My ‘Black Krim’ tomatoes are cracking like crazy—vertically, horizontally, all over. Other tomatoes are fine. Please help!
As you have discovered, some varieties of tomatoes—often the ones with thin, tender skins—are more prone to cracking than others. In fact, genetics is the most significant factor leading to tomato “growth cracks.”
Weather is a frequent contributing factor. A heavy rainfall (or generous irrigation from the gardener) causes nearly ripe fruit to suddenly swell with moisture and the skin to split. Some experts say that too much nitrogen fertilizer is another cause. Fruits that are exposed to direct sun, rather than being shaded by the tomato foliage, may also be more likely to crack.
To limit cracking, strive to maintain steady soil moisture. Avoid high-nitrogen fertilizers. Keep foliage dry and clean and therefore better able to resist fungal diseases that lead to leaf loss. Harvest crack-prone varieties a day or two shy of maturity, especially if a heavy rain is forecast.
Despite your best efforts, you’re still likely to find a few cracked fruits. Just carve out the cracked parts and eat the rest. —Doug Hall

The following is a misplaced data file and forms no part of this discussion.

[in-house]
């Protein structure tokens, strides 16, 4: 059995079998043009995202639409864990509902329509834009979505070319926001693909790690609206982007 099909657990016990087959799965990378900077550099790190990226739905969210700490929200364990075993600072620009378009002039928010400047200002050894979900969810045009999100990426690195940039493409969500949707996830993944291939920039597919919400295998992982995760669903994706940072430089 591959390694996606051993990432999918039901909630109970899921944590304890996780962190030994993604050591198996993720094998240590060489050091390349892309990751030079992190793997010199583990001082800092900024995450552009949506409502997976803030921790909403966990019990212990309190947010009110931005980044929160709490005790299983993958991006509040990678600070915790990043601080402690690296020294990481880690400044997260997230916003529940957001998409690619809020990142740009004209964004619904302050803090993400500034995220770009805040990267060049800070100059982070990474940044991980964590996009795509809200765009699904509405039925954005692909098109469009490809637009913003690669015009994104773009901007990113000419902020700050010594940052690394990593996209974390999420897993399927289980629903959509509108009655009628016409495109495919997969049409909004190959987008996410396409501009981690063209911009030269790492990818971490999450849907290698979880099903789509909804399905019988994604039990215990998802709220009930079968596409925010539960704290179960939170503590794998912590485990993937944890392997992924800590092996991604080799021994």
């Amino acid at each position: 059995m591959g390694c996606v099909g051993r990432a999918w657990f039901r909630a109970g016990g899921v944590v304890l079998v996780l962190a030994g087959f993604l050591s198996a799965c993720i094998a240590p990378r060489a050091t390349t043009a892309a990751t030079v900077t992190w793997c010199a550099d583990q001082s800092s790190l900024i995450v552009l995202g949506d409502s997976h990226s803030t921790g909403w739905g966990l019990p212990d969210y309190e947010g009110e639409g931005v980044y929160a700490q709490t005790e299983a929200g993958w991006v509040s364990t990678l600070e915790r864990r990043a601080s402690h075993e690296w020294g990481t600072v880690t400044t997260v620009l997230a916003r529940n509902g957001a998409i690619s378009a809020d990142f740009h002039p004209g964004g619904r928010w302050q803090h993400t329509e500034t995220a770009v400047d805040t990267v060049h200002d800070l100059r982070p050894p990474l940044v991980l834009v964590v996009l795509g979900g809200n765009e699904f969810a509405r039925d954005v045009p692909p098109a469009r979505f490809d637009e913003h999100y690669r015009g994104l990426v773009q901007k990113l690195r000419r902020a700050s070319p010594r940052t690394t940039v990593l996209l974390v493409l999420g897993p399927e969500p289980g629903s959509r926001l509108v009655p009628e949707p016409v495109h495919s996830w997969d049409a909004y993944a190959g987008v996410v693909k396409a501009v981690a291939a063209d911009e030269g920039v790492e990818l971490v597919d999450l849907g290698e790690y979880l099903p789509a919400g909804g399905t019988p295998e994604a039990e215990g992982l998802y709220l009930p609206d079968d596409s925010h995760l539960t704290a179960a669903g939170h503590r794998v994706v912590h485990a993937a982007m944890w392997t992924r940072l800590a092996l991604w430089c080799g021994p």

If you had room to grow only one tomato plant, which variety would you choose? Would it be a hearty heirloom slicer like ‘Pink Brandywine’, a sweet pop-in-your-mouth cherry like ‘Sungold’, or a chef favorite like ‘Amish Paste’?
Thank goodness this is just a rhetorical question for me. I have room at home and in the Organic Gardening test garden for dozens of tomato plants, and I devote the space to as many different varieties as possible. At the magazine’s tomato-tasting event last summer, the diversity of tomato flavors was obvious to all. In addition to the basic flavor variables of acidity and sweetness, some varieties add wildcard flavors: smoky, fruity, earthy, zesty. Yum.
Last year, we trialed eight tomato varieties in the test garden. As I selected the test varieties for 2011, I tried to limit myself to eight again. Obviously I was not up to the task; we’ll be growing 12 varieties of tomatoes this year. And there are others that I’m still having second thoughts about. Maybe we could squeeze in a couple more? —Doug Hall